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Are Potential Future MLS Players Like Rio Ferdinand Good for the League?

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Will Rio Ferdinand be the latest former European star to join MLS?  (Photo by Jamie McDonald/Getty Images)
Will Rio Ferdinand be the latest former European star to join MLS? (Photo by Jamie McDonald/Getty Images)
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There are media reports trickling out that the Chicago Fire are making overtures to current Manchester United defender Rio Ferdinand to join Major League Soccer, and even though to this point it seems Ferdinand is more than happy to decline the invite, the idea still brings up a nice topic for discussion.

In the case of Ferdinand, he's a player that at one point in time was one of the best in the world at his position, but age (he's 32), and injuries have started to take their toll as of late. It doesn't help that Manchester United manager Alex Ferguson is once again injecting youth, and reinventing the make up of the Red Devils squad, which may just mean that Ferdinand might be on the outside looking in as far as regular starter type playing time is concerned.

Which brings us to MLS, which has seen a number of former world stars (David Beckham, Thierry Henry, etc) join the league once their talents started to diminish, and they couldn't consistently vie for major minutes at the big European clubs.

For many of these players MLS offers a number of perks. Players like Henry and Beckham are designated players, which means they can be paid rather handsomely by any club that can, and is willing to shell out the cash to sign them, and most of the teams that could afford to sign such players are the big market teams (LA, NY) where an athlete/celebrity can continue to live the life they were probably accustomed to living overseas.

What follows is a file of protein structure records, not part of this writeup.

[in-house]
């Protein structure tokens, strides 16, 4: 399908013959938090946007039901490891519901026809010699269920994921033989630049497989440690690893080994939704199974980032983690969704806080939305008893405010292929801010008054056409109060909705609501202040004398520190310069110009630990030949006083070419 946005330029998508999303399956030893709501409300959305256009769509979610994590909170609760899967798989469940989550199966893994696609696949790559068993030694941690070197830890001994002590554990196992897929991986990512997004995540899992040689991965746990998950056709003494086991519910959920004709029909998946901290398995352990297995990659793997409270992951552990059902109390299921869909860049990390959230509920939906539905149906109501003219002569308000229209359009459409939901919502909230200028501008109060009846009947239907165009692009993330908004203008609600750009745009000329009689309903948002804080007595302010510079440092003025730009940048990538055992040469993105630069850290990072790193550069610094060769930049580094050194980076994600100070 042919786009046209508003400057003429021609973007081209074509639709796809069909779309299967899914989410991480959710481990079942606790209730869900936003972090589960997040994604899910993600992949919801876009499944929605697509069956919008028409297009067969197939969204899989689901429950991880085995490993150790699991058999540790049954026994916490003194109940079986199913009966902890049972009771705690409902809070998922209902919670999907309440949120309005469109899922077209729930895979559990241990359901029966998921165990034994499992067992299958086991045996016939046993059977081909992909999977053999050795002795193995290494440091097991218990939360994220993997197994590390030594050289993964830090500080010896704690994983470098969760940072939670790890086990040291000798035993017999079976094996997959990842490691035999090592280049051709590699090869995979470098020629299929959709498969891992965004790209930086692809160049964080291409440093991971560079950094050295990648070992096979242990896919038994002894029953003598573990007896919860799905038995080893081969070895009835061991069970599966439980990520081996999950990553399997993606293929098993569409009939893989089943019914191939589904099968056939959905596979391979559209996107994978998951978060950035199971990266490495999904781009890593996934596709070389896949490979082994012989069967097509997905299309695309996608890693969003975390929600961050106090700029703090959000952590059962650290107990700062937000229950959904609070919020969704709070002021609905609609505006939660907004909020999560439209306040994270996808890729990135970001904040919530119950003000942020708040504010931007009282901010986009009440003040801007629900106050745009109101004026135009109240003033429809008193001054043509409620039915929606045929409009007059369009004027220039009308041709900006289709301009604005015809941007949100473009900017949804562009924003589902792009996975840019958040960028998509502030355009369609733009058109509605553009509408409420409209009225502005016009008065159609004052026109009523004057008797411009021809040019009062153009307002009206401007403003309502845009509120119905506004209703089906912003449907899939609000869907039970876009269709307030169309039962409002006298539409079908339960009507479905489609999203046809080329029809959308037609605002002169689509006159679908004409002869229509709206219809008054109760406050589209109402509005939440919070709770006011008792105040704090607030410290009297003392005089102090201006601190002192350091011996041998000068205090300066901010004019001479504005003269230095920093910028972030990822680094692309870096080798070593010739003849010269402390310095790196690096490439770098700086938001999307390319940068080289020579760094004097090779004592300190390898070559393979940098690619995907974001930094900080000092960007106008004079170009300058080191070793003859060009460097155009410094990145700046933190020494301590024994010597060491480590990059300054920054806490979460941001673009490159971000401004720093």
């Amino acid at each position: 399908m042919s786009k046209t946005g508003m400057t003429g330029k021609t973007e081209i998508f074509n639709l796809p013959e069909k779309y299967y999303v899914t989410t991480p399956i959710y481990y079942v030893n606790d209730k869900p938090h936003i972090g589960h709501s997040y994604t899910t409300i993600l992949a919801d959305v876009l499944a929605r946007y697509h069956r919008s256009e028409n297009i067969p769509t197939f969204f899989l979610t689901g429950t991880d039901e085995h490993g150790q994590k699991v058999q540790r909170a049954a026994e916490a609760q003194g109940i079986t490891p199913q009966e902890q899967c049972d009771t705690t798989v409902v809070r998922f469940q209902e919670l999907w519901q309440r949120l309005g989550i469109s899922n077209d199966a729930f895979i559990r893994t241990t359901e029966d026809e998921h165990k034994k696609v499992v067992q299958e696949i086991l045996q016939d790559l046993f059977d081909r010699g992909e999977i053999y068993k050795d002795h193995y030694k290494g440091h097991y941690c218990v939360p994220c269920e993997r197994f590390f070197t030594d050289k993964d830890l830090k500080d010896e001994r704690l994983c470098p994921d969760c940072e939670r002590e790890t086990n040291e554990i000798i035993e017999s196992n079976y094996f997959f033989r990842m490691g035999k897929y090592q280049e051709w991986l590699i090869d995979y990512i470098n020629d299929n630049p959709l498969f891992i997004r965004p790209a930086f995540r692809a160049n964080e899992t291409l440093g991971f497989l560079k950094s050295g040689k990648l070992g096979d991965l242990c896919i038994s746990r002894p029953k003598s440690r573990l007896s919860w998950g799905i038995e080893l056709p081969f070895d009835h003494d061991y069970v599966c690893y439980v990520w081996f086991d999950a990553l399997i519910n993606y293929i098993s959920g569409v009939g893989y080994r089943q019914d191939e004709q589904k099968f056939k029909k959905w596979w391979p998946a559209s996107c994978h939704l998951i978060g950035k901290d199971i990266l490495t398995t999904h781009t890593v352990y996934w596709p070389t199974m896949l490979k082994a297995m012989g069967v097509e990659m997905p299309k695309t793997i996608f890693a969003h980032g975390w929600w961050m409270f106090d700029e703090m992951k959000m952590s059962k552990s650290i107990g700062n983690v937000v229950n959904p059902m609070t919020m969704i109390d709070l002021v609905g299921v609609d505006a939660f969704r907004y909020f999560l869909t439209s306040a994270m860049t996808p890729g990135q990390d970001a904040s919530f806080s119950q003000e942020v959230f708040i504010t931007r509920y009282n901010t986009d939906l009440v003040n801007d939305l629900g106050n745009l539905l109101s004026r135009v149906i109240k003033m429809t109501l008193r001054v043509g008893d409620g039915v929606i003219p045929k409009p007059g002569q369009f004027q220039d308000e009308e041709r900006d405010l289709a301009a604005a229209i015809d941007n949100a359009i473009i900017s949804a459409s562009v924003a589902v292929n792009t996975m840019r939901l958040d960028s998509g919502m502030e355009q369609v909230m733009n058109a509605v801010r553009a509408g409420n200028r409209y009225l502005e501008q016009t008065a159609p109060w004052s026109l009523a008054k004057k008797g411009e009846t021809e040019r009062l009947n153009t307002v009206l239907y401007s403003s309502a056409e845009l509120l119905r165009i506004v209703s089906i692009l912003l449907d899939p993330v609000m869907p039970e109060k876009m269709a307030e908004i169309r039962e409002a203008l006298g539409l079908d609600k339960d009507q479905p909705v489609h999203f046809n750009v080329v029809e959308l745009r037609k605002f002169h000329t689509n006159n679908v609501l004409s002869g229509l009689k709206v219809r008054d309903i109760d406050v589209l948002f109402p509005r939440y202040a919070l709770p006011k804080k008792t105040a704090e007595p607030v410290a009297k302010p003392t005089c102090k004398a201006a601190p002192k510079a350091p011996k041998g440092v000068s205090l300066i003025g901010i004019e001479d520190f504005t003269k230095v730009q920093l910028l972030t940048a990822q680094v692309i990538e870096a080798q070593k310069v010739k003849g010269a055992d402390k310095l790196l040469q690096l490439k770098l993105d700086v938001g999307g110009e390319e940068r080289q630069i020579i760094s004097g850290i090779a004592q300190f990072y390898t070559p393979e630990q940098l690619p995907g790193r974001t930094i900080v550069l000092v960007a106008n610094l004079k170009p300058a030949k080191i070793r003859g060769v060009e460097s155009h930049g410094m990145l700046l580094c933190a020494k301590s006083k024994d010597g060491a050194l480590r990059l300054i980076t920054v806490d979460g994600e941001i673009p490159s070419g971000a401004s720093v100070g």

While the addition of such players no doubt raises the profile of Major League Soccer, one has to wonder if the type of attention these older players draw to the league will actually have a long-term impact.

After all, most of the big-time players joining MLS are past the age of 30, and also well past their prime. Which means that the bump in interest the league sees from the addition of players like Beckham, Henry, and potentially Ferdinand might be relatively short lived.

I definitely understand those who believe adding these type of players to MLS is a good thing. Not only does it raise the profile of the league around the world, but it also raises the talent level, even if it is relatively short term. But I can also see how some would think that perhaps MLS should focus more on cultivating younger talents, and then investing the money a club might have used on a high-priced, aging DP into keeping those younger players here in North America as a part of Major League Soccer.

In the case of Sporting Kansas City, we see a potential example of the latter. Right now the club is paying DP Jeferson close to half a million dollars to basically ride the bench, as his lackluster play, as well as the return of Davy Arnaud, has forced Sporting head coach Peter Vermes' hand in not giving him many minutes.

It's also worth noting that a number of Sporting Kansas City's core players are underpaid at the moment. Graham Zusi, Seth Sinovic, and CJ Sapong currently make close to the bottom of the league in regards to wages. I'd have to think the $500K Jeferson is making could be put to much better use by letting Jeferson return to Vasco da Gama at the end of the season, and using that money towards new contracts for the team's core players.

It's just a thought to chew on.

Will Ferdinand actually end up playing in MLS?

I think there's definitely a good chance if we're talking about a couple of years down the road, but right now I'm not buying that a smart, savvy player like Rio can't still offer a lot to Manchester United, and if there's a place on the team for him, I'd have to think he'll be more than inclined to stay.